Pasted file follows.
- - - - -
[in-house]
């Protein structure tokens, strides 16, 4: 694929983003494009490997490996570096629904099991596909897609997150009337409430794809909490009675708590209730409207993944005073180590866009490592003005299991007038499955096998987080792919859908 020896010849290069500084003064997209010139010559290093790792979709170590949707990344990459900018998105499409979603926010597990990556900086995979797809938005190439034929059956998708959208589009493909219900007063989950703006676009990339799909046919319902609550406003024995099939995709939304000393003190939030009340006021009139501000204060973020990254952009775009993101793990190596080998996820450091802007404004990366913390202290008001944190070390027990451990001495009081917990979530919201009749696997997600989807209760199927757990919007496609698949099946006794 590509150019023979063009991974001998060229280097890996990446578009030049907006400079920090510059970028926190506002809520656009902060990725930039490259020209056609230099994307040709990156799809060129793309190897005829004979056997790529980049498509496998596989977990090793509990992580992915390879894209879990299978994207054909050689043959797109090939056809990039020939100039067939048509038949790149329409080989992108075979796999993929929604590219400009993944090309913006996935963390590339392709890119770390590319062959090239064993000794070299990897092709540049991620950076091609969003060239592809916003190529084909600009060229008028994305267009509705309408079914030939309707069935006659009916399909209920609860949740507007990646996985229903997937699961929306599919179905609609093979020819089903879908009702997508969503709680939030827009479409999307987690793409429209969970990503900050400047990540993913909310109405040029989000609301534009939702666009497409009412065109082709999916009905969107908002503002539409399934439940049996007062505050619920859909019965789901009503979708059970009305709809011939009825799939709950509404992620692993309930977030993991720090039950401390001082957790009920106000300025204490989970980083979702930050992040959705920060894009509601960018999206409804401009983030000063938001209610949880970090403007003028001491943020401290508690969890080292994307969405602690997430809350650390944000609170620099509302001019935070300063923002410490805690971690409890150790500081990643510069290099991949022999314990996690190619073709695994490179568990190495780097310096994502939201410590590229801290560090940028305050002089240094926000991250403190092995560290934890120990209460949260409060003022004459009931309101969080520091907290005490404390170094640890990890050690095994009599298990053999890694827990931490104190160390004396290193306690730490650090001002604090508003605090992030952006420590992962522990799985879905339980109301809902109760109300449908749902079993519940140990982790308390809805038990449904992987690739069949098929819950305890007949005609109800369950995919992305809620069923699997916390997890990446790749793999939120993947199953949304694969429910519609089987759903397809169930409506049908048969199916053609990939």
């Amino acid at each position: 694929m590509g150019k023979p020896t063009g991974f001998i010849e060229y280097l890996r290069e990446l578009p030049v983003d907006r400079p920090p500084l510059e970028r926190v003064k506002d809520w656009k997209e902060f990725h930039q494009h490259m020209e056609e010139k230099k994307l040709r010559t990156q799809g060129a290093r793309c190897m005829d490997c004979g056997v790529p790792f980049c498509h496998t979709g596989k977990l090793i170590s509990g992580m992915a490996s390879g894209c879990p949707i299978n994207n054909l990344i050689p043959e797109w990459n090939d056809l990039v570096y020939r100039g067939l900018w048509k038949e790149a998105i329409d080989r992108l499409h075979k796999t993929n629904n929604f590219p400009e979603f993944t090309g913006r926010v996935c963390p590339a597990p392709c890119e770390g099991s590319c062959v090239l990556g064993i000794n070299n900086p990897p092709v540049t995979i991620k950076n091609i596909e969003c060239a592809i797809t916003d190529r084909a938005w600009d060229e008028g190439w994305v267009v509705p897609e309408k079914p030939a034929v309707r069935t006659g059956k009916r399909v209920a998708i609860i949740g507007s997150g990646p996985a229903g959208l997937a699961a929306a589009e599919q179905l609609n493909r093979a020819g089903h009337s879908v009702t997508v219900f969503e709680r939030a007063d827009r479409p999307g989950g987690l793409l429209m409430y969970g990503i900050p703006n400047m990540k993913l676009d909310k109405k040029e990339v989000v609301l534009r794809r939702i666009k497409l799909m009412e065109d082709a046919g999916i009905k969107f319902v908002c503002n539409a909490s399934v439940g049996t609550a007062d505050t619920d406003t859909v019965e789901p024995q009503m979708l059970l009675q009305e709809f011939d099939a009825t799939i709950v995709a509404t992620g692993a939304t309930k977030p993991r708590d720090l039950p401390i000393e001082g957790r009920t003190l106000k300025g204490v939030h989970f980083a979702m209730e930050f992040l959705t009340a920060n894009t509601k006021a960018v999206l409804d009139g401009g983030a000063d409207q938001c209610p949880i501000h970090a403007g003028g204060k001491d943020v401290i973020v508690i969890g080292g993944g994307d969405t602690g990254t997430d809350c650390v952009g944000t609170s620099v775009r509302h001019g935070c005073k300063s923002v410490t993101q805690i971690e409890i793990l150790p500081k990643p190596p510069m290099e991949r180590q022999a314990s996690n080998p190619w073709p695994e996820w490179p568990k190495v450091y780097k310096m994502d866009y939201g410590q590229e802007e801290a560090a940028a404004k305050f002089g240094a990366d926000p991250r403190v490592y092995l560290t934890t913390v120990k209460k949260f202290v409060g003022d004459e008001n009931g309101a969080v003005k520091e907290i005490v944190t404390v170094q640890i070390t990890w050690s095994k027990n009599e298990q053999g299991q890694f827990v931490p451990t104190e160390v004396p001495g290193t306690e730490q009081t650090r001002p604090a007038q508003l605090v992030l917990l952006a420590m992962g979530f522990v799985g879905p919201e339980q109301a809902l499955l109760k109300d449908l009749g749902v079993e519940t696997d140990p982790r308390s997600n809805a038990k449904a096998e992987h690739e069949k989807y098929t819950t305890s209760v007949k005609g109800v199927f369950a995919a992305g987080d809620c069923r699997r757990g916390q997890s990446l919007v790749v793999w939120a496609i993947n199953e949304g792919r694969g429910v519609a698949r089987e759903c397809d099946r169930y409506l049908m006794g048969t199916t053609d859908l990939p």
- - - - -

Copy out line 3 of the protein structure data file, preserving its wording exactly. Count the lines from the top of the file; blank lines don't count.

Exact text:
């Amino acid at each position: 694929m590509g150019k023979p020896t063009g991974f001998i010849e060229y280097l890996r290069e990446l578009p030049v983003d907006r400079p920090p500084l510059e970028r926190v003064k506002d809520w656009k997209e902060f990725h930039q494009h490259m020209e056609e010139k230099k994307l040709r010559t990156q799809g060129a290093r793309c190897m005829d490997c004979g056997v790529p790792f980049c498509h496998t979709g596989k977990l090793i170590s509990g992580m992915a490996s390879g894209c879990p949707i299978n994207n054909l990344i050689p043959e797109w990459n090939d056809l990039v570096y020939r100039g067939l900018w048509k038949e790149a998105i329409d080989r992108l499409h075979k796999t993929n629904n929604f590219p400009e979603f993944t090309g913006r926010v996935c963390p590339a597990p392709c890119e770390g099991s590319c062959v090239l990556g064993i000794n070299n900086p990897p092709v540049t995979i991620k950076n091609i596909e969003c060239a592809i797809t916003d190529r084909a938005w600009d060229e008028g190439w994305v267009v509705p897609e309408k079914p030939a034929v309707r069935t006659g059956k009916r399909v209920a998708i609860i949740g507007s997150g990646p996985a229903g959208l997937a699961a929306a589009e599919q179905l609609n493909r093979a020819g089903h009337s879908v009702t997508v219900f969503e709680r939030a007063d827009r479409p999307g989950g987690l793409l429209m409430y969970g990503i900050p703006n400047m990540k993913l676009d909310k109405k040029e990339v989000v609301l534009r794809r939702i666009k497409l799909m009412e065109d082709a046919g999916i009905k969107f319902v908002c503002n539409a909490s399934v439940g049996t609550a007062d505050t619920d406003t859909v019965e789901p024995q009503m979708l059970l009675q009305e709809f011939d099939a009825t799939i709950v995709a509404t992620g692993a939304t309930k977030p993991r708590d720090l039950p401390i000393e001082g957790r009920t003190l106000k300025g204490v939030h989970f980083a979702m209730e930050f992040l959705t009340a920060n894009t509601k006021a960018v999206l409804d009139g401009g983030a000063d409207q938001c209610p949880i501000h970090a403007g003028g204060k001491d943020v401290i973020v508690i969890g080292g993944g994307d969405t602690g990254t997430d809350c650390v952009g944000t609170s620099v775009r509302h001019g935070c005073k300063s923002v410490t993101q805690i971690e409890i793990l150790p500081k990643p190596p510069m290099e991949r180590q022999a314990s996690n080998p190619w073709p695994e996820w490179p568990k190495v450091y780097k310096m994502d866009y939201g410590q590229e802007e801290a560090a940028a404004k305050f002089g240094a990366d926000p991250r403190v490592y092995l560290t934890t913390v120990k209460k949260f202290v409060g003022d004459e008001n009931g309101a969080v003005k520091e907290i005490v944190t404390v170094q640890i070390t990890w050690s095994k027990n009599e298990q053999g299991q890694f827990v931490p451990t104190e160390v004396p001495g290193t306690e730490q009081t650090r001002p604090a007038q508003l605090v992030l917990l952006a420590m992962g979530f522990v799985g879905p919201e339980q109301a809902l499955l109760k109300d449908l009749g749902v079993e519940t696997d140990p982790r308390s997600n809805a038990k449904a096998e992987h690739e069949k989807y098929t819950t305890s209760v007949k005609g109800v199927f369950a995919a992305g987080d809620c069923r699997r757990g916390q997890s990446l919007v790749v793999w939120a496609i993947n199953e949304g792919r694969g429910v519609a698949r089987e759903c397809d099946r169930y409506l049908m006794g048969t199916t053609d859908l990939p």